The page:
10 September 2012

Ancient dentistry

"The earliest evidence of ancient dentistry we have is an amazingly detailed dental work on a mummy from ancient Egypt that archaeologists have dated to 2000 BCE. The work shows intricate gold work around the teeth. This mummy was found with two donor teeth that had holes drilled into them. Wires were strung through the holes and then around the neighboring teeth."
Photos and text from Disturbing and Provocative Art, via Biomedical Ephemera, or: A Frog for your Boils.  Original source uncredited.

7 comments:

  1. I'll say that's the most amazing piece of information I came across today. Thanks for sharing.

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  2. I will agree with AM. I an an Egyptophile and I am frequently amazed by what I learn about the ancients.

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  3. Was this a postmortem fix for burial or was this meant as a functional way to chew for someone? Would the gums have held the replacement teeth stable since the jaw bone has deteriorated where the teeth are missing?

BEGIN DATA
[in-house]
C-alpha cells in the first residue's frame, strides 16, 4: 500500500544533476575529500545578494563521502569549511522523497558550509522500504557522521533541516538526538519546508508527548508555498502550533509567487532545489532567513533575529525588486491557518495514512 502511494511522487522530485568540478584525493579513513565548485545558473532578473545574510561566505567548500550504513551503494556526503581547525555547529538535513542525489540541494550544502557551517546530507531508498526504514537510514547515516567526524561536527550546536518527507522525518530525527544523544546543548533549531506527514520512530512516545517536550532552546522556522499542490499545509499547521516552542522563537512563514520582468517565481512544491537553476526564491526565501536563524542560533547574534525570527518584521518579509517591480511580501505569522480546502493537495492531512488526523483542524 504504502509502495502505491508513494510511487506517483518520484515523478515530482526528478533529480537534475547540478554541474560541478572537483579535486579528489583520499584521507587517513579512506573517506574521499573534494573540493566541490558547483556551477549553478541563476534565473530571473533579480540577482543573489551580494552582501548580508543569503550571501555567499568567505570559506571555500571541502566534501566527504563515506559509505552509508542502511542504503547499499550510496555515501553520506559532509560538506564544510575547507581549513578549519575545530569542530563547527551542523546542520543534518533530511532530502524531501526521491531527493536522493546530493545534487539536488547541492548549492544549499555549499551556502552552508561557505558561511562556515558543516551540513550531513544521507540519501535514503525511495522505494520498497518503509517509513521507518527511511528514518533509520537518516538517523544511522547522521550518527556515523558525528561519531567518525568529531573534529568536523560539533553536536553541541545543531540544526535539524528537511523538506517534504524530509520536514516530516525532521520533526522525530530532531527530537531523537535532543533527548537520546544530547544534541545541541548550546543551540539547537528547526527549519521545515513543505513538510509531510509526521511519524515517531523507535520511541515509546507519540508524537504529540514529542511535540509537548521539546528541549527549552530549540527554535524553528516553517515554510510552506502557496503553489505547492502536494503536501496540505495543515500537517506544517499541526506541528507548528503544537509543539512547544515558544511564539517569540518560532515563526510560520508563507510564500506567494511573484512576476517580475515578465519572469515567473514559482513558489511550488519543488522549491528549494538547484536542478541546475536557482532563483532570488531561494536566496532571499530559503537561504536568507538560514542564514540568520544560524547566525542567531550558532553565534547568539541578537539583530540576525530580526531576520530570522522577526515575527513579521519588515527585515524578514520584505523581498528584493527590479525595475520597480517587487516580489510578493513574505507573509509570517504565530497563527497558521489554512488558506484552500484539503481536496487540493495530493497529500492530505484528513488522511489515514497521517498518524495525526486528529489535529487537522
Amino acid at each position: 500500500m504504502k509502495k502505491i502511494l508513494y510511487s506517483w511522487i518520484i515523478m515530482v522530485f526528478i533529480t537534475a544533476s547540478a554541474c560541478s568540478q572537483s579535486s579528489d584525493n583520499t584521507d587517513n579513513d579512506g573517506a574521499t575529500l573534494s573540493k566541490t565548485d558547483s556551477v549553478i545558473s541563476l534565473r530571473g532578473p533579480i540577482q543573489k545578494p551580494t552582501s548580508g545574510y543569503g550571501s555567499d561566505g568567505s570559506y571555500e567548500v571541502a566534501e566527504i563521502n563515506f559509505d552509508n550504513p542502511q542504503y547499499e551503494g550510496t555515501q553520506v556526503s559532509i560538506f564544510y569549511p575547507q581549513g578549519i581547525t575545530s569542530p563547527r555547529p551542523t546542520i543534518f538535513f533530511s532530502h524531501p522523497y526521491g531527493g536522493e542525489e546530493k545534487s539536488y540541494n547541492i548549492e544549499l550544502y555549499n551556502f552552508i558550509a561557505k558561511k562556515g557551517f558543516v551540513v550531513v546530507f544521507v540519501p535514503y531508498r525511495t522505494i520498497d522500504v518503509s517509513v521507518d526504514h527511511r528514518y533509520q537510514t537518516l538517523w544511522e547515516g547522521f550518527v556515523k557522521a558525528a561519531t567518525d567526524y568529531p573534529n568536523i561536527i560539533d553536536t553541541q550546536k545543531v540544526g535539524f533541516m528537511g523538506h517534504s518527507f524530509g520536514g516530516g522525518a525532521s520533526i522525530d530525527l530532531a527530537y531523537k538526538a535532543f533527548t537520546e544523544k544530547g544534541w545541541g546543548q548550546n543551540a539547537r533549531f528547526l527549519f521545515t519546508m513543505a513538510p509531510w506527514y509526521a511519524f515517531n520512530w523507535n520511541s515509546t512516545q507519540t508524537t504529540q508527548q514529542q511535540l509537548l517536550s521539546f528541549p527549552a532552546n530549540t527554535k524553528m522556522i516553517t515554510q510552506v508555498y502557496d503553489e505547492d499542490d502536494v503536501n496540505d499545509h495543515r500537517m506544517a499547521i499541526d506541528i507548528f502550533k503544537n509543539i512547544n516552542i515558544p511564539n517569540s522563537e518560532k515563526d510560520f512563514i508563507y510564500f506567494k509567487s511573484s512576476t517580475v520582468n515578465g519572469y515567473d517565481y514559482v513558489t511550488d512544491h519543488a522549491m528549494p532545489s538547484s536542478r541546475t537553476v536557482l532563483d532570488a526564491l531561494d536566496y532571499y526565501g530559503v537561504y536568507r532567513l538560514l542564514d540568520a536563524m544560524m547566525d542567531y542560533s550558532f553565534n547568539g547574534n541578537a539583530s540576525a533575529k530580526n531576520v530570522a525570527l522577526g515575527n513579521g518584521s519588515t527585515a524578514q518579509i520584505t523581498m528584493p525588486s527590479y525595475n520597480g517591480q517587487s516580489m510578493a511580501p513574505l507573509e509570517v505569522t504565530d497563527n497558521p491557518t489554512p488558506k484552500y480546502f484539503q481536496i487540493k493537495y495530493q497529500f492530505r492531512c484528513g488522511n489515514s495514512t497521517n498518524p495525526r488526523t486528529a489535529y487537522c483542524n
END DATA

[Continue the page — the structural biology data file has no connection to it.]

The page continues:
I find this fascinating.

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    1. Gums don't hold teeth stable. The periodontal ligament and the bone provide stability. Crude as it may be, wiring teeth like this are a precursor to the modern day dental bridge.

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  4. Kinda scares me looking at the picture. Still really cool though. a mummy with straight teeth is a happy mummy!

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  5. Fascinating! With that being said....OUCH!

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